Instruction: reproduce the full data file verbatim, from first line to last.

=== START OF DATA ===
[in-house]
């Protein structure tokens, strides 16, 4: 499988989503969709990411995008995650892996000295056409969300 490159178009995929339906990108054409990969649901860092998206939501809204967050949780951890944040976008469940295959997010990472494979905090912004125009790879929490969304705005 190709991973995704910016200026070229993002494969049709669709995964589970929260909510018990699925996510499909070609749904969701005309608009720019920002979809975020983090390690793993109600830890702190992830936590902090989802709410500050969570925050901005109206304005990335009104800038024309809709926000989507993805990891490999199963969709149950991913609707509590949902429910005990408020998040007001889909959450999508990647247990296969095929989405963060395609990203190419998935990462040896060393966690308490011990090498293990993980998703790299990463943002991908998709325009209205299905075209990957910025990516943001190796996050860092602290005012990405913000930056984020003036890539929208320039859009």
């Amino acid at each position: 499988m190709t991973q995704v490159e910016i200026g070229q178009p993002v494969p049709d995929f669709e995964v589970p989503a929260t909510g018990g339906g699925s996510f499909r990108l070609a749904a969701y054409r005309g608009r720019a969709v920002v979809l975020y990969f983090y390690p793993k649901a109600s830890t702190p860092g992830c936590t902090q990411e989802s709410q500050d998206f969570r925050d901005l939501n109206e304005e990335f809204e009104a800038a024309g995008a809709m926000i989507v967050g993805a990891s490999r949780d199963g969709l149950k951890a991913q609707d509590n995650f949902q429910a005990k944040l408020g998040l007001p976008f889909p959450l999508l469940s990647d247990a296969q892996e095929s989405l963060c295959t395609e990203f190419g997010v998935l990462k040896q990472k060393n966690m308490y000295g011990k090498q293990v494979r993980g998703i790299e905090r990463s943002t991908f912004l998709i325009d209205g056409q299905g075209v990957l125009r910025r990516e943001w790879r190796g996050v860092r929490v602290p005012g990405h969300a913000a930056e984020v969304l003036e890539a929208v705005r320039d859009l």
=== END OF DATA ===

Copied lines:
[in-house]
């Protein structure tokens, strides 16, 4: 499988989503969709990411995008995650892996000295056409969300 490159178009995929339906990108054409990969649901860092998206939501809204967050949780951890944040976008469940295959997010990472494979905090912004125009790879929490969304705005 190709991973995704910016200026070229993002494969049709669709995964589970929260909510018990699925996510499909070609749904969701005309608009720019920002979809975020983090390690793993109600830890702190992830936590902090989802709410500050969570925050901005109206304005990335009104800038024309809709926000989507993805990891490999199963969709149950991913609707509590949902429910005990408020998040007001889909959450999508990647247990296969095929989405963060395609990203190419998935990462040896060393966690308490011990090498293990993980998703790299990463943002991908998709325009209205299905075209990957910025990516943001190796996050860092602290005012990405913000930056984020003036890539929208320039859009």
């Amino acid at each position: 499988m190709t991973q995704v490159e910016i200026g070229q178009p993002v494969p049709d995929f669709e995964v589970p989503a929260t909510g018990g339906g699925s996510f499909r990108l070609a749904a969701y054409r005309g608009r720019a969709v920002v979809l975020y990969f983090y390690p793993k649901a109600s830890t702190p860092g992830c936590t902090q990411e989802s709410q500050d998206f969570r925050d901005l939501n109206e304005e990335f809204e009104a800038a024309g995008a809709m926000i989507v967050g993805a990891s490999r949780d199963g969709l149950k951890a991913q609707d509590n995650f949902q429910a005990k944040l408020g998040l007001p976008f889909p959450l999508l469940s990647d247990a296969q892996e095929s989405l963060c295959t395609e990203f190419g997010v998935l990462k040896q990472k060393n966690m308490y000295g011990k090498q293990v494979r993980g998703i790299e905090r990463s943002t991908f912004l998709i325009d209205g056409q299905g075209v990957l125009r910025r990516e943001w790879r190796g996050v860092r929490v602290p005012g990405h969300a913000a930056e984020v969304l003036e890539a929208v705005r320039d859009l």